About Jerdine Nolen
Chicago, Illinois, along with five sisters and two brothers.
“I can’t remember a time when I wasn’t writing and collecting words. My
Mother encouraged me to do that. She was eager to hear my new
list of ‘favorite words.’ Cucumber was a word I preferred above the rest.
Then, one day, I became smitten with chutney. ‘Chutney, chutney, chut-ney.’
I would chant that one over and over again.
“Writing is fun work. It takes patience to get the right story.
Once you have the story idea, it is important to revise/revisit the
work to make it the best that it could be. It is like sculpting or wiring
the pieces together in a way so the words on the page have enough life –
they could stand up and walk around all on their own. That is why my motto is,
Hold fast to your dreams as you would your balloons!
“In looking over the landscape that is my work so far, I think my stories are about possibilities — possible and impossible possibilities. Possibilities are sometimes born out of great needs. In Harvey Potter’s Balloon Farm, ‘Harvey Potter was a very strange fellow indeed.’ He was a farmer from a small rurual-depression-town who grew balloons. Now how many of us can honestly say we don’t need a good clown balloon ‘growing out of the plain old ground,’ from time to time.
“The family memories shared in my book In My Momma’s Kitchen are a part of all of our lives. We need rational connection with each other. And it is just fine to go back and remember the good things about those important connections that we shared. For some of us, our family kitchens joined us at the beginning and ending places of where all life flows. It does seem like everything good that happened in my house happened in my momma’s kitchen.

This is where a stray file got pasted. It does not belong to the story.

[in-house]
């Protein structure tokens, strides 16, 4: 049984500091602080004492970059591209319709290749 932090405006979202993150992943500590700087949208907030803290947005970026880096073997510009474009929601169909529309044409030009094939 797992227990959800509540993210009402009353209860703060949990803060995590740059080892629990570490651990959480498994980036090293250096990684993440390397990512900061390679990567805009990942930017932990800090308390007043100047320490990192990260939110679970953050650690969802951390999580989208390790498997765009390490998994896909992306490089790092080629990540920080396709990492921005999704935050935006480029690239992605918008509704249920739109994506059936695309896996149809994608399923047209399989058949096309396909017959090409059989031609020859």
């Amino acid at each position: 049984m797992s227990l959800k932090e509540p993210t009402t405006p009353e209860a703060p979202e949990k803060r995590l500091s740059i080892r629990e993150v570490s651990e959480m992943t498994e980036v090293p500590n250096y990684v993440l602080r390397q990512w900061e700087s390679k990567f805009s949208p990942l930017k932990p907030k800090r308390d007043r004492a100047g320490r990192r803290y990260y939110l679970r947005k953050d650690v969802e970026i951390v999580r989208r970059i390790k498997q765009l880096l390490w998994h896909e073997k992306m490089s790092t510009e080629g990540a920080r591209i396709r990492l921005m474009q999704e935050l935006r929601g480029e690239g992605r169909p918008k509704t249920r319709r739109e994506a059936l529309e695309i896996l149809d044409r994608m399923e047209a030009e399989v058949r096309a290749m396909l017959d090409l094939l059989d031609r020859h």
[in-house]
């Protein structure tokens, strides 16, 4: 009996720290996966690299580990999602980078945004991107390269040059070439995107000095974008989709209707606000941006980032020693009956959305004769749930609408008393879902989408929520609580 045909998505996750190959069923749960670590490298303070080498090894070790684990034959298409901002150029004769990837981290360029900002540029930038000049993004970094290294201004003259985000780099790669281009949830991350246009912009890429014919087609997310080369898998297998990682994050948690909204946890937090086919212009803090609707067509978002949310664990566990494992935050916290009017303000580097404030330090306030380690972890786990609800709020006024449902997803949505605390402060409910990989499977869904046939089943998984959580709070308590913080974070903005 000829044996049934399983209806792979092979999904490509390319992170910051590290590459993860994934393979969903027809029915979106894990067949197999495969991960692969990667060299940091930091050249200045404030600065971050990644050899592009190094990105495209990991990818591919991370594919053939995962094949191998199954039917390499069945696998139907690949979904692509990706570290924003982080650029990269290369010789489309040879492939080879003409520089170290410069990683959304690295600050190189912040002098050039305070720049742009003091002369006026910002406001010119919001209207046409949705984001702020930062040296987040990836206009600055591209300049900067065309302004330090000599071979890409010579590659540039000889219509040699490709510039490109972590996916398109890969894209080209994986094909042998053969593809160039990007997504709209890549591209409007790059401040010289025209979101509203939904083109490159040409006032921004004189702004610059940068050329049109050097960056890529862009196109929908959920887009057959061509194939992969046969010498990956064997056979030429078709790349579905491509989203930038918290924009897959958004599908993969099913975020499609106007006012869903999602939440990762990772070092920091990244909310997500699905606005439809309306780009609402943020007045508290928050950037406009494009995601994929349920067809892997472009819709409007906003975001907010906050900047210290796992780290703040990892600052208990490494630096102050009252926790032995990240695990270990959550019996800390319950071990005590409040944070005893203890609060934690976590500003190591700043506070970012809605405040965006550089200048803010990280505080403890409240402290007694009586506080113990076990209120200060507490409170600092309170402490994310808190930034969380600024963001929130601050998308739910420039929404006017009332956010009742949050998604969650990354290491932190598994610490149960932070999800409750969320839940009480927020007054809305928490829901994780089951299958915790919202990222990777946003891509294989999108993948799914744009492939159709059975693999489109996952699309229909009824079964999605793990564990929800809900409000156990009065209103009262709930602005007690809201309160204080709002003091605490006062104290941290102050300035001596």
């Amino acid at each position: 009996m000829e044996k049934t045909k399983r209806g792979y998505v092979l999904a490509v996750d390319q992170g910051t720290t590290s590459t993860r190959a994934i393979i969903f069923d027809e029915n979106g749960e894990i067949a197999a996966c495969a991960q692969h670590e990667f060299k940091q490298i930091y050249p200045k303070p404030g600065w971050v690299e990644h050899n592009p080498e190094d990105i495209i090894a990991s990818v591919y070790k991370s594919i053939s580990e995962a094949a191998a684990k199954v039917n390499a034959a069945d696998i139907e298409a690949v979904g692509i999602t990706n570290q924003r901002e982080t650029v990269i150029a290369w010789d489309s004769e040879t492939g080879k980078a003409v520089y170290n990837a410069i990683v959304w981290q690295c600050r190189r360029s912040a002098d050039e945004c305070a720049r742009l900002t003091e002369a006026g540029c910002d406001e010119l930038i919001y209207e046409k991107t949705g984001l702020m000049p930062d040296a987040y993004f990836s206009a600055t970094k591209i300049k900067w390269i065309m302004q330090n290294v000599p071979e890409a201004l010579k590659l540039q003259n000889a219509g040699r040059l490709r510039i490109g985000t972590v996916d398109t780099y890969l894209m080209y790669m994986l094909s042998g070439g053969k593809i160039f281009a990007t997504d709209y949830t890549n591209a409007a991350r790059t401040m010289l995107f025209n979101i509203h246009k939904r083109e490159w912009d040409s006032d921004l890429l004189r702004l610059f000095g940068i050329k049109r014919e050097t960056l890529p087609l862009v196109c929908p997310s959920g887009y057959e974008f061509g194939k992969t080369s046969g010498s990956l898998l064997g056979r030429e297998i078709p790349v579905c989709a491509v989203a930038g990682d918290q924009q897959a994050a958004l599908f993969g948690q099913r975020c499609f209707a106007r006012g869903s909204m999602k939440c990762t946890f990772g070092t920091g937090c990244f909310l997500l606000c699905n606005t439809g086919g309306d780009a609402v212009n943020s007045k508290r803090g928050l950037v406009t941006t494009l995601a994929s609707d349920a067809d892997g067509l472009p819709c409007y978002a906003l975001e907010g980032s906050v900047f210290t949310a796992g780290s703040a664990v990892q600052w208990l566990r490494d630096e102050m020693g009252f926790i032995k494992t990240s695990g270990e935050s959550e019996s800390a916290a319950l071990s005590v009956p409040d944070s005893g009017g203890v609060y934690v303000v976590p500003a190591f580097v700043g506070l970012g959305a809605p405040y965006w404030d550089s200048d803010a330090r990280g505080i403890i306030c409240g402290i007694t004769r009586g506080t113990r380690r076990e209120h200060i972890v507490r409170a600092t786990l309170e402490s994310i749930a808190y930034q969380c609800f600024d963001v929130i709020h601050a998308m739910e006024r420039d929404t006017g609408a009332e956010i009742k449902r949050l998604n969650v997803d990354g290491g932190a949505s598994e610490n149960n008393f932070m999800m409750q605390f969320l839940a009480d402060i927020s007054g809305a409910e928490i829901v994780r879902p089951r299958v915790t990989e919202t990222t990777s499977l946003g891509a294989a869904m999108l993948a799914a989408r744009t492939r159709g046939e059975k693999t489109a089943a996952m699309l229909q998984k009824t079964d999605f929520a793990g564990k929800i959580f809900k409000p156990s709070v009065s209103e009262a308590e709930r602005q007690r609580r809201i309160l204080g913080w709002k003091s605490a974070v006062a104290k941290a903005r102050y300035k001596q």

“Now when I look upon BIG JABE, he certainly was born out of a great need. But, he also symbolizes a wish fulfillment and the desire a nine year old girl expressed long ago. My formal introduction to the subject of slavery in the United States came in elementary school. I was horrified. I still am. I wanted to ‘do something’ for those ‘people who were treated as slaves.’ Years later, that desire blossomed into the book, BIG JABE. Big Jabe comes along out of a great need bearing mysterious gifts to help and share with others. May Big Jabe bring us all to the pear tree.
“Stories help us examine and shape the world we live in. Stories give us hopeful answers and insights to questions no one person can answer on their own – stories help us share our lives. This is what I love about being a writer.
Jerdine Nolen received a B.A. in special education from Northeastern Illinois University and an M.Ed. in interdisciplinary arts education from Loyola University in Chicago.
Jerdine Nolen lives in Maryland.